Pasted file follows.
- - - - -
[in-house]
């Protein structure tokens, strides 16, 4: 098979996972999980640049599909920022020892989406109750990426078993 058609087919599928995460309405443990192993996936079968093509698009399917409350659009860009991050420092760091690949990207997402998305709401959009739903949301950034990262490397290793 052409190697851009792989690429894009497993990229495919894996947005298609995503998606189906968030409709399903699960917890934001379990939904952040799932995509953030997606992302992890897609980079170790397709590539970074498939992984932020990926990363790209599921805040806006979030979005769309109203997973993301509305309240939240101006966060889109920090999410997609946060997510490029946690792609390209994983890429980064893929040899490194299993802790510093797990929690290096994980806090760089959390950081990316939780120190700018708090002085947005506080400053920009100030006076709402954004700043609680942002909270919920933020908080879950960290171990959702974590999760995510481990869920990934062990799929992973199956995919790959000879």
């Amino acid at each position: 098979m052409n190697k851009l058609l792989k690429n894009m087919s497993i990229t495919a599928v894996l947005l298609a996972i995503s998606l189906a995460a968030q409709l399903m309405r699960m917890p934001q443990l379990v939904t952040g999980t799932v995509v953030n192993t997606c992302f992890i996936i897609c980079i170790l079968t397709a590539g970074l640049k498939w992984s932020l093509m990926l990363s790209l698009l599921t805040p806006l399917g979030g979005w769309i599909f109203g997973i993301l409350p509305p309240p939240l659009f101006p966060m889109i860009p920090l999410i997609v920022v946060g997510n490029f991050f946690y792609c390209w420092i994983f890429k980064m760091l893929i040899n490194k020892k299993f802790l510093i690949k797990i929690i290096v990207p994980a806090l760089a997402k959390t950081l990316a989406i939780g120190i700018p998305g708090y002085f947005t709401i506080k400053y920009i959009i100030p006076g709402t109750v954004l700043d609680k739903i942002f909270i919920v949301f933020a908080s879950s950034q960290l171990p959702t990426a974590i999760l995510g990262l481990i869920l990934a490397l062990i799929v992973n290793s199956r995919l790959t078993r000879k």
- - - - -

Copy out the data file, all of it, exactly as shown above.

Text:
[in-house]
């Protein structure tokens, strides 16, 4: 098979996972999980640049599909920022020892989406109750990426078993 058609087919599928995460309405443990192993996936079968093509698009399917409350659009860009991050420092760091690949990207997402998305709401959009739903949301950034990262490397290793 052409190697851009792989690429894009497993990229495919894996947005298609995503998606189906968030409709399903699960917890934001379990939904952040799932995509953030997606992302992890897609980079170790397709590539970074498939992984932020990926990363790209599921805040806006979030979005769309109203997973993301509305309240939240101006966060889109920090999410997609946060997510490029946690792609390209994983890429980064893929040899490194299993802790510093797990929690290096994980806090760089959390950081990316939780120190700018708090002085947005506080400053920009100030006076709402954004700043609680942002909270919920933020908080879950960290171990959702974590999760995510481990869920990934062990799929992973199956995919790959000879």
């Amino acid at each position: 098979m052409n190697k851009l058609l792989k690429n894009m087919s497993i990229t495919a599928v894996l947005l298609a996972i995503s998606l189906a995460a968030q409709l399903m309405r699960m917890p934001q443990l379990v939904t952040g999980t799932v995509v953030n192993t997606c992302f992890i996936i897609c980079i170790l079968t397709a590539g970074l640049k498939w992984s932020l093509m990926l990363s790209l698009l599921t805040p806006l399917g979030g979005w769309i599909f109203g997973i993301l409350p509305p309240p939240l659009f101006p966060m889109i860009p920090l999410i997609v920022v946060g997510n490029f991050f946690y792609c390209w420092i994983f890429k980064m760091l893929i040899n490194k020892k299993f802790l510093i690949k797990i929690i290096v990207p994980a806090l760089a997402k959390t950081l990316a989406i939780g120190i700018p998305g708090y002085f947005t709401i506080k400053y920009i959009i100030p006076g709402t109750v954004l700043d609680k739903i942002f909270i919920v949301f933020a908080s879950s950034q960290l171990p959702t990426a974590i999760l995510g990262l481990i869920l990934a490397l062990i799929v992973n290793s199956r995919l790959t078993r000879k």